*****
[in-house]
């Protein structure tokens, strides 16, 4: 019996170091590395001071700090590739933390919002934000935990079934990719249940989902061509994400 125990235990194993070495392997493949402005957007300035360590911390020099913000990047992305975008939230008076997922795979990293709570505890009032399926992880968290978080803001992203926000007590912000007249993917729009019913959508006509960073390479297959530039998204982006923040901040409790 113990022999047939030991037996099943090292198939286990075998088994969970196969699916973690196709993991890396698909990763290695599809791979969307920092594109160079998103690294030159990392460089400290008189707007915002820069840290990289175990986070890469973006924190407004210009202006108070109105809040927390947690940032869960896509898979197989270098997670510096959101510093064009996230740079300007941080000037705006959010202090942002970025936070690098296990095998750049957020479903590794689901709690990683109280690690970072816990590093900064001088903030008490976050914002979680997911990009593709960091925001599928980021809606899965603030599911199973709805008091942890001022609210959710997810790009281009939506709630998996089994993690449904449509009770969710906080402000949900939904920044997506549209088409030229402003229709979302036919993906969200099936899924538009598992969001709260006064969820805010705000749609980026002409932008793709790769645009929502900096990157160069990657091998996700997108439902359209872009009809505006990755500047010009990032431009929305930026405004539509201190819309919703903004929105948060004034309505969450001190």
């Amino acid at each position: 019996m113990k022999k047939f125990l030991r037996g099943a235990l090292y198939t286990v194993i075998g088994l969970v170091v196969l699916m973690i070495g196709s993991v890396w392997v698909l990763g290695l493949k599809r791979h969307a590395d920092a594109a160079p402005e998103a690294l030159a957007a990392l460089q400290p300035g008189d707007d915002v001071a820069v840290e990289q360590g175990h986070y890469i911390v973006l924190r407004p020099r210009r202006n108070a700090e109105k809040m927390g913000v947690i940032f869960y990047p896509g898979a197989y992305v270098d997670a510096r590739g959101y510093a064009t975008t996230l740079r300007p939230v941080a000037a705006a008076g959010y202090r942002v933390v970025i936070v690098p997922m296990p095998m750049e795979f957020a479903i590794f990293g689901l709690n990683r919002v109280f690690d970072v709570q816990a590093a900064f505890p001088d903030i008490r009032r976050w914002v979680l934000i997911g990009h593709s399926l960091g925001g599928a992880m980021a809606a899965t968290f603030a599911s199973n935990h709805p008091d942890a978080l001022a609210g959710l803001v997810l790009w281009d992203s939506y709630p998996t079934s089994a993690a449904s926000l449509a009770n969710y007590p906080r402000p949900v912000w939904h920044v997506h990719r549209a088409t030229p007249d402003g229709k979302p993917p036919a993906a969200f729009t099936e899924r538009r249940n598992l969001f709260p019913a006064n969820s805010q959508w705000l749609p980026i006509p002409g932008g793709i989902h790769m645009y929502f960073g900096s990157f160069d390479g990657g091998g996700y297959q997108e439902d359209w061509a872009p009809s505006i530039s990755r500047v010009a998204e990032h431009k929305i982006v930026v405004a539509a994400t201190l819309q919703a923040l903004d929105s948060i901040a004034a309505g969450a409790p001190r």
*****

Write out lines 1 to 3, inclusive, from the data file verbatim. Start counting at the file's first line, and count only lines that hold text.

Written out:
[in-house]
């Protein structure tokens, strides 16, 4: 019996170091590395001071700090590739933390919002934000935990079934990719249940989902061509994400 125990235990194993070495392997493949402005957007300035360590911390020099913000990047992305975008939230008076997922795979990293709570505890009032399926992880968290978080803001992203926000007590912000007249993917729009019913959508006509960073390479297959530039998204982006923040901040409790 113990022999047939030991037996099943090292198939286990075998088994969970196969699916973690196709993991890396698909990763290695599809791979969307920092594109160079998103690294030159990392460089400290008189707007915002820069840290990289175990986070890469973006924190407004210009202006108070109105809040927390947690940032869960896509898979197989270098997670510096959101510093064009996230740079300007941080000037705006959010202090942002970025936070690098296990095998750049957020479903590794689901709690990683109280690690970072816990590093900064001088903030008490976050914002979680997911990009593709960091925001599928980021809606899965603030599911199973709805008091942890001022609210959710997810790009281009939506709630998996089994993690449904449509009770969710906080402000949900939904920044997506549209088409030229402003229709979302036919993906969200099936899924538009598992969001709260006064969820805010705000749609980026002409932008793709790769645009929502900096990157160069990657091998996700997108439902359209872009009809505006990755500047010009990032431009929305930026405004539509201190819309919703903004929105948060004034309505969450001190």
């Amino acid at each position: 019996m113990k022999k047939f125990l030991r037996g099943a235990l090292y198939t286990v194993i075998g088994l969970v170091v196969l699916m973690i070495g196709s993991v890396w392997v698909l990763g290695l493949k599809r791979h969307a590395d920092a594109a160079p402005e998103a690294l030159a957007a990392l460089q400290p300035g008189d707007d915002v001071a820069v840290e990289q360590g175990h986070y890469i911390v973006l924190r407004p020099r210009r202006n108070a700090e109105k809040m927390g913000v947690i940032f869960y990047p896509g898979a197989y992305v270098d997670a510096r590739g959101y510093a064009t975008t996230l740079r300007p939230v941080a000037a705006a008076g959010y202090r942002v933390v970025i936070v690098p997922m296990p095998m750049e795979f957020a479903i590794f990293g689901l709690n990683r919002v109280f690690d970072v709570q816990a590093a900064f505890p001088d903030i008490r009032r976050w914002v979680l934000i997911g990009h593709s399926l960091g925001g599928a992880m980021a809606a899965t968290f603030a599911s199973n935990h709805p008091d942890a978080l001022a609210g959710l803001v997810l790009w281009d992203s939506y709630p998996t079934s089994a993690a449904s926000l449509a009770n969710y007590p906080r402000p949900v912000w939904h920044v997506h990719r549209a088409t030229p007249d402003g229709k979302p993917p036919a993906a969200f729009t099936e899924r538009r249940n598992l969001f709260p019913a006064n969820s805010q959508w705000l749609p980026i006509p002409g932008g793709i989902h790769m645009y929502f960073g900096s990157f160069d390479g990657g091998g996700y297959q997108e439902d359209w061509a872009p009809s505006i530039s990755r500047v010009a998204e990032h431009k929305i982006v930026v405004a539509a994400t201190l819309q919703a923040l903004d929105s948060i901040a004034a309505g969450a409790p001190r």